4. Learned Counsel for the respondents is unable to bring to my attention any rule in the Civil Procedure Code or otherwise applicable to the Courts in this province that no suit for the accounts of a partner shall proceed unless all the partners are impleaded as plaintiffs or defendants. I can find no reason in equity, justice or good conscience why any such rules should be imported into the law contrary to the rules of procedure which are clearly laid down. I may mention that the case in Ambika Charan Guha v. Tarini Gharan Chanda 19 Ind. Cas. 963 : 18 CWN 464, also makes reference to a previous ruling, i.e. Jogendra Nath Singh v. Secretary of State 17 Ind. Cas. 921 : 16 CLJ 385 : 17 CWN 835. In that case it was held that there was a distinction between necessary parties and proper parties to a suit and the learned Judges seem to have thought that the failure to implead a necessary party was fatal to a suit but even in that case a necessary party was considered only to be a person against whom a right to some relief existed and whose presence was necessary in order to enable the Court effectually and completely to adjudicate upon and settle all questions involved in the suit. The second condition implies that no person is a necessary party if it is possible to adjudicate upon the rights of others in his absence. If that is what the learned Judges intended to hold I do not thin that anybody would have any difficulty; in agreeing with them, but in the event of a necessary party in this sense not being impleaded, the suit would be dismissed not upon the ground of misjoinder but upon the ground that it was not possible to give the plaintiff a decree without affecting the interest of others who were not before the Court. In so far as the case in Ambika Charan Guha v. Tarini Charan Chanda 19 Ind. Cas. 963 : 18 CWN 464 depends upon this previous ruling in Jogendra Nath Singh v. Secretary of State 17 Ind. Cas. 921 : 16 CLJ 385 : 17 CWN 835, there is no reason to differ from it.
5. A reference has also been made to the case in Srinath Pal v. Hari Charan Pal 7 CLJ 266, but that was a case where there was a request that a partnership should be dissolved and the learned Judges pointed out that they could not dissolve the partnership in the absence of some of the partners That also I think would be one of that class of cases in which the decree would be refused not on the ground so much of misjoinder' as upon the ground that no effective decree could be passed. Another case of that class is in Madho Ram v. Jagat Singh 52 Ind. Cas. 18 : AIR 1919 All. 322 : 1 UPLK (A) 7. That was a case of a preemption in which the original vendee had transferred the property by creating a trust in favour of a temple and a decree was refused because the temple had not been made a party and it was impossible to obtain possession of the property or to obtain any effective decree without the temples being impleaded. Learned Counsel has also referred me to the case in Raj Chunder Sen v. Ganga Das Seal 31 C 487 : 31 IA 71 : 1 ALJ 145 : 8 Sar. 623 (PC), but that seems to me to have been a case entirely different from the one with which I am concerned. It was a case in which a decree had been passed that certain payments should be made by various parties one to another and after the decree was passed while an appeal was pending one or other of the parties died. No legal representatives were impleaded and the Appellate Court came to the conclusion that it was impossible to upset the decree without affecting' the rights of persons who were no longer in the array of parties. That again seems to have been a case where the appeal was dismissed not so much for nonjoinder but because no effective decree could be passed in the absence of some of the parties.
6. On the other side there is the case in Jagannath Mandal v. Amulya Krishna Kundu : AIR1927Cal794 , which is based upon the case in Mahomed Ishaq v. Sheik Karamul Huq 12 CWN 84 : 6 CLJ 558. These two rulings affect the second proposition which the Courts below have relied. Those Courts have come to the conclusion that Ram Sarup could not be impleaded because the claim against him was barred by limitation. They have overlooked the fact that no claim was made against him at all. The two cases to which I have referred have laid down that the rules of limitation apply only to claims. The fact that a claim is barred against a particular defendant does not prevent that defendant being impleaded pro forma as Ram Sarup was impleaded in this case. A similar principle emerges from the decision in Chaudhri Jahangira v. Sarup : AIR1930All309 . That was a case in which under the provisions of Section 194, Agra Tenancy Act, a suit against a tenant for arrears of rent could not proceed in the absence of co-sharers other than the plaintiffs. The other co-sharers were impleaded after the period of limitation had expired, but it was held that this did not affect the result as against the defendant tenant. As the learned Judge remarked, the provisions of Section 22, Limitation Act, are that a suit as regards a new defendant impleaded after the institution of the suit shall be regarded as having been instituted when he was made a party and the suit against the tenant defendant would consequently be deemed to have been instituted when it was instituted and not when the pro forma defendants were impleaded. The same principle seems to me to apply to the case before me. Even if it is admitted that the suit could not proceed until Ram Sarup was a party to it, still once he became a party the suit could not fail for non-joinder and the period of limitation against the contesting defendant Kunj Behari Lal could not be affected by the fact that Ram Sarup was impleaded after the period of limitation bad expired. I have considered the judgments of the Courts below and I do not think that there is any technical rule or any principle of equity or justice which can justify the conclusions to which they have come. This does not appear to be a case where the defendant can suffer in any way by the failure of the plaintiff in the first instance to implead Ram Sarup. It is a pure question of accounting. If Kunj Behari Lal can show that no money is due from him or that only some money is due from him and the rest is due from Ram Sarup or if he can show that the money due from him is due not to the plaintiff bat to Ram Sarup then no doubt the decree must be passed accordingly but the accounts can now be examined in the presence of all the parties and if it is found that any sum of money is due from Kunj Bhari Lal to the plaintiff, I can see no reason whatsoever why the plaintiff should not recover it.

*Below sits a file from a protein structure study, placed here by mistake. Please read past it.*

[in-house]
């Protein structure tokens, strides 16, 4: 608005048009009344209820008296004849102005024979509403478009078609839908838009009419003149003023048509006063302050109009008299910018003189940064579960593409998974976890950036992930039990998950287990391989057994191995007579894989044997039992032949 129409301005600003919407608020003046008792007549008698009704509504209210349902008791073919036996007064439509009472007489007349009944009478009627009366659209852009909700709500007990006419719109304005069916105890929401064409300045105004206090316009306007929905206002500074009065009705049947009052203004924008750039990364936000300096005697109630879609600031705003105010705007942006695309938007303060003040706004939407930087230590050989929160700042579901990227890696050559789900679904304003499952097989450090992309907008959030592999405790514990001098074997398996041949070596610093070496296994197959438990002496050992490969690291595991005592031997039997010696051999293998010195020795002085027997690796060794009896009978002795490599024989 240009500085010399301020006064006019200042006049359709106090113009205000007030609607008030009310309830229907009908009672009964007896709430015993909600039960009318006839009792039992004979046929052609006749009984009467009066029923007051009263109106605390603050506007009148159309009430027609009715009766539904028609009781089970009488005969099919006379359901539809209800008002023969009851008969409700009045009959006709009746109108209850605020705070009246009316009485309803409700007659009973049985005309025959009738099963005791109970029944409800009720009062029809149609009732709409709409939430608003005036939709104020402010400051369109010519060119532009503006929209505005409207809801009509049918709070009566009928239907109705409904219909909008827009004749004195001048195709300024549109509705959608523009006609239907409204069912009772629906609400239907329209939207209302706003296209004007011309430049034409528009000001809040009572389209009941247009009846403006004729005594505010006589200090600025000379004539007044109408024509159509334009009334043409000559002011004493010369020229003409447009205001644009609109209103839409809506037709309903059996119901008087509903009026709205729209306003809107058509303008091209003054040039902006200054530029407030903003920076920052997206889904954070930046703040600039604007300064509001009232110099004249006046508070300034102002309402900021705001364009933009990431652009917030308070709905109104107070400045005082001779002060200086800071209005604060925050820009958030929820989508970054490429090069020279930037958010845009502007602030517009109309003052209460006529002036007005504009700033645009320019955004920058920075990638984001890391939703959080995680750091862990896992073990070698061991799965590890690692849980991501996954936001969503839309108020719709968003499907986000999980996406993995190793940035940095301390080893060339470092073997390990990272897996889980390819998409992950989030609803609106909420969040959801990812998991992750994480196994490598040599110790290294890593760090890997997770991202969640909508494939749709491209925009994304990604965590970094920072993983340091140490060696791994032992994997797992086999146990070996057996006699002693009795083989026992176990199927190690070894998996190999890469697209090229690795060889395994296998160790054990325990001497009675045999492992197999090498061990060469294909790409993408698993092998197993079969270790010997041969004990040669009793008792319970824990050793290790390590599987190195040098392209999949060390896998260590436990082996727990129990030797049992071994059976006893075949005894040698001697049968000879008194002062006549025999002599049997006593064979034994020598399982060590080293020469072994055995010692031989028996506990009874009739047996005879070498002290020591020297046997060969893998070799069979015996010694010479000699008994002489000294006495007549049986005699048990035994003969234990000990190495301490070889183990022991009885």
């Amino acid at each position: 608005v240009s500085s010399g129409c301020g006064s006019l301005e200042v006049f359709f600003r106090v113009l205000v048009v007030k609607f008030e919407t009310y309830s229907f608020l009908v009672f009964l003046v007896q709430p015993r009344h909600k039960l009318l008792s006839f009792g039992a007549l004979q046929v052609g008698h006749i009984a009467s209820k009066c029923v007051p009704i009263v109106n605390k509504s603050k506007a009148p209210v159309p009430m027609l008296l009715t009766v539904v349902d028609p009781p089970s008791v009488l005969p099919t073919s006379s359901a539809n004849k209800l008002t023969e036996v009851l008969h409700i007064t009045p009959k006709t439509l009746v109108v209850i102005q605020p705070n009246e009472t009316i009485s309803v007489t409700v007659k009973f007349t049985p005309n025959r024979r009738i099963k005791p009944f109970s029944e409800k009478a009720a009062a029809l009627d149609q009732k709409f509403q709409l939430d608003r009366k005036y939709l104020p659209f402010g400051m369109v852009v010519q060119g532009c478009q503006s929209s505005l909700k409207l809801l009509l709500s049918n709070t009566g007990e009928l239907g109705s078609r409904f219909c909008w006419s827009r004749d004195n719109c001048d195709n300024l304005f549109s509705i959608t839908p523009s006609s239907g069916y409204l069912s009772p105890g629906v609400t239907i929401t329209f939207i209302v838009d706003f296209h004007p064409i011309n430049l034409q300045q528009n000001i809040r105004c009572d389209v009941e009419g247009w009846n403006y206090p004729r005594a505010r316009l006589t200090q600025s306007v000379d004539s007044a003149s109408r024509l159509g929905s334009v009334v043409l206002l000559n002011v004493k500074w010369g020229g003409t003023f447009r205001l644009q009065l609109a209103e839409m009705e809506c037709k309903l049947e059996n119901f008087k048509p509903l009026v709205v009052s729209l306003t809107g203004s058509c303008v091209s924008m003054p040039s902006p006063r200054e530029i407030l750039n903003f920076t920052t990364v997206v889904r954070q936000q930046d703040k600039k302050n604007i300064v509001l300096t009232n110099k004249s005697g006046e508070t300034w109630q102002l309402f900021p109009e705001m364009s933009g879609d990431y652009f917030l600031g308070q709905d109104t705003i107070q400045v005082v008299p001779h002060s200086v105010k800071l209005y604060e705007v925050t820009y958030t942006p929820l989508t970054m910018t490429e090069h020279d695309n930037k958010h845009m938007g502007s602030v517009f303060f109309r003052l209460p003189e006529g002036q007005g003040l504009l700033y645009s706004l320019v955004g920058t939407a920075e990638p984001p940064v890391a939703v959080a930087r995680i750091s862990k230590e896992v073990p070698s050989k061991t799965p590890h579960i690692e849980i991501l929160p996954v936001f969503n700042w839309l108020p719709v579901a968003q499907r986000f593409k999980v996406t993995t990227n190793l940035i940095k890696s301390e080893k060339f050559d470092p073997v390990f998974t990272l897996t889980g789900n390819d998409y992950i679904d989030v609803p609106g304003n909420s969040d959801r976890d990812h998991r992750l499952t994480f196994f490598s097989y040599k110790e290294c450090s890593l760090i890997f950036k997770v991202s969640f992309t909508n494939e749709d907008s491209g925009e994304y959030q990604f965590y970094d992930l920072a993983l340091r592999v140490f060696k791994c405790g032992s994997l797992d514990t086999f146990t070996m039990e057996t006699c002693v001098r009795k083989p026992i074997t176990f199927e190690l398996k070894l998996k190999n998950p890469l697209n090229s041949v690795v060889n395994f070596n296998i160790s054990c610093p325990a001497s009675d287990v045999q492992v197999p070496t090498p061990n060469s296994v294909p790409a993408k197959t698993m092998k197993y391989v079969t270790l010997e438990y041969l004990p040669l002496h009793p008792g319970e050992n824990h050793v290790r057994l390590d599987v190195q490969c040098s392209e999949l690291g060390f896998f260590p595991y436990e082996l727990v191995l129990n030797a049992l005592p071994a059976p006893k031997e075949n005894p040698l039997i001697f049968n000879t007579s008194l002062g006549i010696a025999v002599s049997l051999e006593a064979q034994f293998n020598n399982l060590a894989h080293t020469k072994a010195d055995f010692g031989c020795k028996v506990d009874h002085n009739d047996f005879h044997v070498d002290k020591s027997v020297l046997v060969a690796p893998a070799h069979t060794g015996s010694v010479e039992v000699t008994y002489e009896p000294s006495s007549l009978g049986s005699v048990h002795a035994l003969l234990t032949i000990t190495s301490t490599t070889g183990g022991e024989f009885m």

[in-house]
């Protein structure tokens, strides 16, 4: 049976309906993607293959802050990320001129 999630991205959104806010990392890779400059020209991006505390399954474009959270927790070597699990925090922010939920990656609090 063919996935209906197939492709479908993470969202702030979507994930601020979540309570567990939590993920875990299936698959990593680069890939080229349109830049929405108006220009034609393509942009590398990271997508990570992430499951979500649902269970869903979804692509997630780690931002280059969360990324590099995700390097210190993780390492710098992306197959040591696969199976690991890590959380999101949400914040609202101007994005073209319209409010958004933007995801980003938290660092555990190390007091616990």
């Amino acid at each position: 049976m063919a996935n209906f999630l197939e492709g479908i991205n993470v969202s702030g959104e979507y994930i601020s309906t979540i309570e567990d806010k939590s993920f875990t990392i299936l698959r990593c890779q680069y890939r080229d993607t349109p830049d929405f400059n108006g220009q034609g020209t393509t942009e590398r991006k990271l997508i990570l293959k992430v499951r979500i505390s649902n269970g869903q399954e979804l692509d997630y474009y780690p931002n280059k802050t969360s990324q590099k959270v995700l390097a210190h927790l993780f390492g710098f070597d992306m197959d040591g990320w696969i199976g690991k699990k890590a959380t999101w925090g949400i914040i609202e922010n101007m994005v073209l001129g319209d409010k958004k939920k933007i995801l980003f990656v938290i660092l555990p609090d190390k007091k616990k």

7. In my opinion the decree of the learned Judge of the lower Appellate Court cannot be upheld. The learned Judge has decided only this preliminary question whether the suit should be dismissed merely on the ground of non-joinder and limitation. I set aside the decree and direct that the case shall be remanded to him for decision according to law. The court-fees payable on the appeal shall be refunded. The costs will follow the result. Leave to appeal is granted.